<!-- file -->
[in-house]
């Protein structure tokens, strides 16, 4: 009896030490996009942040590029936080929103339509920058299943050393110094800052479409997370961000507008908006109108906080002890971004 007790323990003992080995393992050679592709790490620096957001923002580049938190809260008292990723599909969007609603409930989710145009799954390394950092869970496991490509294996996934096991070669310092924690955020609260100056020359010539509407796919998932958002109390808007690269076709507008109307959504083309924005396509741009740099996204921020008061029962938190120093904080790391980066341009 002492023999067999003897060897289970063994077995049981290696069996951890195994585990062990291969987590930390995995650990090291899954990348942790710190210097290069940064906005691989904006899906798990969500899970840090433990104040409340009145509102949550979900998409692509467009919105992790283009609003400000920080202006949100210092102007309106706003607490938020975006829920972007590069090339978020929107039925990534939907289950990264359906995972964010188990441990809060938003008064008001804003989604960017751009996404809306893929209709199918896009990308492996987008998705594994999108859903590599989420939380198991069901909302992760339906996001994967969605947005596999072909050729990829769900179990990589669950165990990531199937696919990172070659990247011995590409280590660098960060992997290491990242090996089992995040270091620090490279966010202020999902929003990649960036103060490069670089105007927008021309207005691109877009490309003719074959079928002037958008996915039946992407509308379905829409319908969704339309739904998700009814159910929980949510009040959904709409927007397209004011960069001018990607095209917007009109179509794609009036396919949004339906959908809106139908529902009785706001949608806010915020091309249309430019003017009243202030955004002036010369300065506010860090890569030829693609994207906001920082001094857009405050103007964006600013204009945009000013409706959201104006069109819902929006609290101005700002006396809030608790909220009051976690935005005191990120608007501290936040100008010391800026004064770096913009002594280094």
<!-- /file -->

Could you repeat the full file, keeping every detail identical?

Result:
[in-house]
């Protein structure tokens, strides 16, 4: 009896030490996009942040590029936080929103339509920058299943050393110094800052479409997370961000507008908006109108906080002890971004 007790323990003992080995393992050679592709790490620096957001923002580049938190809260008292990723599909969007609603409930989710145009799954390394950092869970496991490509294996996934096991070669310092924690955020609260100056020359010539509407796919998932958002109390808007690269076709507008109307959504083309924005396509741009740099996204921020008061029962938190120093904080790391980066341009 002492023999067999003897060897289970063994077995049981290696069996951890195994585990062990291969987590930390995995650990090291899954990348942790710190210097290069940064906005691989904006899906798990969500899970840090433990104040409340009145509102949550979900998409692509467009919105992790283009609003400000920080202006949100210092102007309106706003607490938020975006829920972007590069090339978020929107039925990534939907289950990264359906995972964010188990441990809060938003008064008001804003989604960017751009996404809306893929209709199918896009990308492996987008998705594994999108859903590599989420939380198991069901909302992760339906996001994967969605947005596999072909050729990829769900179990990589669950165990990531199937696919990172070659990247011995590409280590660098960060992997290491990242090996089992995040270091620090490279966010202020999902929003990649960036103060490069670089105007927008021309207005691109877009490309003719074959079928002037958008996915039946992407509308379905829409319908969704339309739904998700009814159910929980949510009040959904709409927007397209004011960069001018990607095209917007009109179509794609009036396919949004339906959908809106139908529902009785706001949608806010915020091309249309430019003017009243202030955004002036010369300065506010860090890569030829693609994207906001920082001094857009405050103007964006600013204009945009000013409706959201104006069109819902929006609290101005700002006396809030608790909220009051976690935005005191990120608007501290936040100008010391800026004064770096913009002594280094």